They seemed to walk forever and Emil began to struggle to keep up with his brothers.  “Almost there,” Daniel called back on occasion.

When he said it for what seemed like the hundredth time, Emil stopped and said, “Brother, almost where?  We’ve been walking for… for hours and… where are we going that we’re almost to or are we just going to keep walking until we get to the border and you won’t tell me because it’s too far away?”

He would have said more but Lukas turned around and caught his hand.  He set a gentle finger on Emil’s lips and shook his head.  “Trust us,” he whispered.

“I do,” Emil said.  “I do trust you and Daniel, Lukas but… it’s so far and… where are we even going?”

“Daniel has a friend who’ll shelter us for a few days.  We’re going there but it is quite a distance.  Normally we’d ride but there was no time to gather the supplies we’d need.  We’ll probably walk for the rest of the night and into the day.  Tell me if you need a rest.”  He started to turn away but Emil kept a hold on his hand.

“I need a rest, Lukas,” he said softly.  “I know we have far to go but I’m hungry and tired and… where will we go… after Daniel’s friend, I mean?”

“Let’s rest then,” Daniel said.  “And I’ll stop telling you that we’re nearly there until we actually are.  There’s a good place to camp, off in the trees here away from prying eyes.”

Emil followed his brothers to a quiet place within a copse of trees.  He started to slump down but noticed that both of his brothers began to set up a campsite.  With a soft sigh, he stood again.  “I’ll get water,” he volunteered.

“Good on you,” Daniel said.  He handed the younger boy a bucket that had been collapsed flat in his traveling bag and pointed behind him.  “There’s a stream over there,” he said.

Emil walked along toward the stream.  He wished that he could see the rest of the world like he saw the dwarf in the tunnel.  He wished he knew why the law-givers were after them.  He wasn’t a soothsayer, frightening people into buying fake charms of protection, or any kind of witch woman mucking around in a kitchen with herbs that might kill someone.  He was just a half-blind, white-haired, lavender-eyed boy who’d never done anything important in his entire life.  As far as he knew, his brother was the same way.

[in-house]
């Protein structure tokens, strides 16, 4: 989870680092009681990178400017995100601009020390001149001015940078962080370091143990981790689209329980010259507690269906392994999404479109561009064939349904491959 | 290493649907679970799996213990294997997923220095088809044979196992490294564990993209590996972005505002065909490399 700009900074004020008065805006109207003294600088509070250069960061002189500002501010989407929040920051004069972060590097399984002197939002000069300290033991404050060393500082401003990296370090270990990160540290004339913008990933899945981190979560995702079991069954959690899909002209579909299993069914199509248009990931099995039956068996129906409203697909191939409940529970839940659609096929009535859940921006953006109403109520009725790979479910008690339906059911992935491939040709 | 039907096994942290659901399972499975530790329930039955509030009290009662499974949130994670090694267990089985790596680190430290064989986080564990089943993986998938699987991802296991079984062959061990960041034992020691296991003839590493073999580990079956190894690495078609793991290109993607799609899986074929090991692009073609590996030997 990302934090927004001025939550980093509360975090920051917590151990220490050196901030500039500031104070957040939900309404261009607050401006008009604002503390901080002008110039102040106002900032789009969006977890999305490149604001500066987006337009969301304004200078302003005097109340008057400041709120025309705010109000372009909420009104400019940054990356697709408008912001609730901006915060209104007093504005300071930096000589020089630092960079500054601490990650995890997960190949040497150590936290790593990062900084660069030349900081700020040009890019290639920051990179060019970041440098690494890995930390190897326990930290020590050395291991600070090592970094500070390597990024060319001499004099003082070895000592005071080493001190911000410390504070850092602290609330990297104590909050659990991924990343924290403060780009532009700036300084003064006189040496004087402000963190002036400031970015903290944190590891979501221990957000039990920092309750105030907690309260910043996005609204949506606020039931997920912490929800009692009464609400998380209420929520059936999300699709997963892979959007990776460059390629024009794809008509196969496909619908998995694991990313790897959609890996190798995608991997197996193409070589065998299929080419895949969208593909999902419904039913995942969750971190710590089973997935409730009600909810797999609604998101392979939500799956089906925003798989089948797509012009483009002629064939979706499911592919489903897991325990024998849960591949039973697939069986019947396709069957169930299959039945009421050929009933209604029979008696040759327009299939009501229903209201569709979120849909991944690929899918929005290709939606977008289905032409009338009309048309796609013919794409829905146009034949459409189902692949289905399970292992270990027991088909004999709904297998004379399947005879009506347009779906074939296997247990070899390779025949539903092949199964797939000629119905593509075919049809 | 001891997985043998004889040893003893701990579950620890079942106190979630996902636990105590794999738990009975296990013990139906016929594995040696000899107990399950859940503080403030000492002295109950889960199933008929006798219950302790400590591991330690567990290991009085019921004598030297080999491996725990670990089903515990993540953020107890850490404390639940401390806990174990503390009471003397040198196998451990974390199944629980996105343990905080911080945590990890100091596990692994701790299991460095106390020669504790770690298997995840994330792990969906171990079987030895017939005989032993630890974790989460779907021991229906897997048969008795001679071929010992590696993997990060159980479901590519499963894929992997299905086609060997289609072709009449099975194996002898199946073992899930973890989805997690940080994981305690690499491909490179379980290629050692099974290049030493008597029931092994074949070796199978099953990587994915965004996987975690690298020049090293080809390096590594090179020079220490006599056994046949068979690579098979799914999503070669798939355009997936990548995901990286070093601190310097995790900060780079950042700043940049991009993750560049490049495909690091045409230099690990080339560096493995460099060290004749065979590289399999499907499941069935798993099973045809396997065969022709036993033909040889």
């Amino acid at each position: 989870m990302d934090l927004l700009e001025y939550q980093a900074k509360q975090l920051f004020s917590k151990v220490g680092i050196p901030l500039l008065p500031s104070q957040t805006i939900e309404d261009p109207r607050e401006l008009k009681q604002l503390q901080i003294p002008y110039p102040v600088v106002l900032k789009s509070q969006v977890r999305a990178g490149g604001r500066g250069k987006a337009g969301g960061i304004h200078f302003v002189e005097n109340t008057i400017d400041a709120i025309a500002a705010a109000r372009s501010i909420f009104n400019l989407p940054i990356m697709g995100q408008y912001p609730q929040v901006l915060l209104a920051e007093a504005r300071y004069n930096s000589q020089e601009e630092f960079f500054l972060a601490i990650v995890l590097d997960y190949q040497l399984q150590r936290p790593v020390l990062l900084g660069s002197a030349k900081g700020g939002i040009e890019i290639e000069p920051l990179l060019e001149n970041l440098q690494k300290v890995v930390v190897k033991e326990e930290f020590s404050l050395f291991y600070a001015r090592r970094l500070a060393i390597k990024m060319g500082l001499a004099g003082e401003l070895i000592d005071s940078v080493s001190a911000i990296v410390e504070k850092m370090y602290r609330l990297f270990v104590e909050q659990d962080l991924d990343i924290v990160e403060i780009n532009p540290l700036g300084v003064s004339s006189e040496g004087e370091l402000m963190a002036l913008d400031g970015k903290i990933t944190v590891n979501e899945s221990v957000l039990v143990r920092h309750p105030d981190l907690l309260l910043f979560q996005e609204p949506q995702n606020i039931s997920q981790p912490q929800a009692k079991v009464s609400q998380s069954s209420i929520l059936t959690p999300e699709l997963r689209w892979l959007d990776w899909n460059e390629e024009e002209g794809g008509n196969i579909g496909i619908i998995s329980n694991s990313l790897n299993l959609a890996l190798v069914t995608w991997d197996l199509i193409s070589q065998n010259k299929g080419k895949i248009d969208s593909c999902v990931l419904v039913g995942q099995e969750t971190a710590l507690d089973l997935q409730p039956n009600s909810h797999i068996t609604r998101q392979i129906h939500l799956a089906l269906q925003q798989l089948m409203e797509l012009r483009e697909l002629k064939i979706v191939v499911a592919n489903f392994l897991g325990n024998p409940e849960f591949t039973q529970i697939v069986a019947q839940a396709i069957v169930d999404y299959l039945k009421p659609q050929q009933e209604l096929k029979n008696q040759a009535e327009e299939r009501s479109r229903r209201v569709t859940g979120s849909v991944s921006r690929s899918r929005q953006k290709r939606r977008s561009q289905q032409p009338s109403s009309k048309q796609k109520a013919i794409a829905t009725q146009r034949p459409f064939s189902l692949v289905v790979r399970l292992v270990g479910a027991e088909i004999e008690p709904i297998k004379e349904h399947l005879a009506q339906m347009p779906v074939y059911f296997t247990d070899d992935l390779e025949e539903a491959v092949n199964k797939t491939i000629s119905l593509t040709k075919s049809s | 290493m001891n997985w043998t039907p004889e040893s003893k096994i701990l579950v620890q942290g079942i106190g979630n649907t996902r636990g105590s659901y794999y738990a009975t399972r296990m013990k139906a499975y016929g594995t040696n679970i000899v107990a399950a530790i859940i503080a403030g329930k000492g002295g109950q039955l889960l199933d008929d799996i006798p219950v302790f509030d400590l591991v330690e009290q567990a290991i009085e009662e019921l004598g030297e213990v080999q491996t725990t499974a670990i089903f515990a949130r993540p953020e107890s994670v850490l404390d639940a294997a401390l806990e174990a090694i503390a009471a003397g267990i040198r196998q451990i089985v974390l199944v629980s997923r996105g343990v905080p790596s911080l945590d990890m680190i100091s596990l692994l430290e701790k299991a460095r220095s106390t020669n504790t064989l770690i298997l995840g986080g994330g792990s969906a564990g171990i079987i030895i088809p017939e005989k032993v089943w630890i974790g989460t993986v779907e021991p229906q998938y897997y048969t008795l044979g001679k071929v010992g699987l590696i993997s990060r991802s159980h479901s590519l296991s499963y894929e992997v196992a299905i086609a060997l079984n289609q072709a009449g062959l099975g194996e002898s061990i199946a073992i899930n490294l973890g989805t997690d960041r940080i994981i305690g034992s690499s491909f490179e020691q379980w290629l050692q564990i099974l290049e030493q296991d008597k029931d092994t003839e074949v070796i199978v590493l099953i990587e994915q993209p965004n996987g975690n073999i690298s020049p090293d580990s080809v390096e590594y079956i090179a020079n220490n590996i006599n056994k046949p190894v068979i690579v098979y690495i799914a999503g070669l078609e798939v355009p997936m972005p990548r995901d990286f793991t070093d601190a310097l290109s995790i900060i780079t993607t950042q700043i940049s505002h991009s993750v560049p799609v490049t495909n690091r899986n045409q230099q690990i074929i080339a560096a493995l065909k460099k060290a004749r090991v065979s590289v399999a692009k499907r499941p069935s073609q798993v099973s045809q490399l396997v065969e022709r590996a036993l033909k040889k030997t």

He knelt beside the stream and put the bucket in to scoop out so water but then he heard a sound that made him look up.  It was the steady rhythm of hoof beats.  It didn’t take good eyesight to pick out the bright red coats of the law-givers.

He spun back; forgetting the bucket on the shore and running all the way back to the camp.  “The law-givers,” he hissed to his brothers.  “They’re on the way.”

Daniel nodded and motioned for Emil to stay with Lukas.  He peered out from the trees toward the road which stretched out, like a gypsy’s ribbon, looping the purple moor.  “Their captain rides ahead of them,” he reported, though Emil could see it, if faintly from where he sat.  “The red-coats are marching behind him.”

“What do we do?” Emil asked; his voice hushed with fright.

“We sit here and we wait for them to pass,” Lukas said softly.  “Emil, lean close to me.  There is no danger.  I am here tonight.”

Emil nodded and leaned on his brother’s chest.  He could hear the older boy humming softly a song that their mother had sung when any of them had been frightened.  He couldn’t sing without alerting the law-givers to their presence but at least he could give a small comfort to his youngest brother.

After what seemed like hours of waiting, Daniel turned to his brothers and murmured, “They’ve gone.  All’s well.  Emil, finish fetching the water.”

“Wait,” Lukas said.  “First… I need to do something… in case we’re separated and you run into danger.”  He stood, drawing Emil to his feet as well.  He traced a symbol on Emil’s chest, a symbol that glowed with the sharp clarity that meant magic, as he said, “May there always be angels to watch over you; to guide you each step of the way; to guard you and keep you safe from all harm; for you are my own dear little brother and my heart.”

“Mama did that for you before she died,” Daniel whispered.  Emotion was thick in his voice.  “Emil was too sick himself to receive that blessing.”

Lukas looked back at their oldest brother and nodded.  He looked back at Emil, their proximity letting their eyes meet.  “Now I give it to you, may it keep you safe in this troubled time, little brother,” Lukas said.

“Thank you, Lukas,” Emil said.  He set his hand on his chest and nodded.  “With this blessing… I know that I am not alone.”  He flashed a quick smile and went back to the stream.  He found the bucket and refilled it.  Then he turned to head back to the camp.  He paused long enough to look up at the sky.  The law-givers… the law-bringer… they were afraid, though of what he didn’t understand.  There was one thing he did understand though: in the end, there was no strength in trying to break anyone.  In the end the ones that they tried to break would be stronger, better for the difficult times that they’d been put through.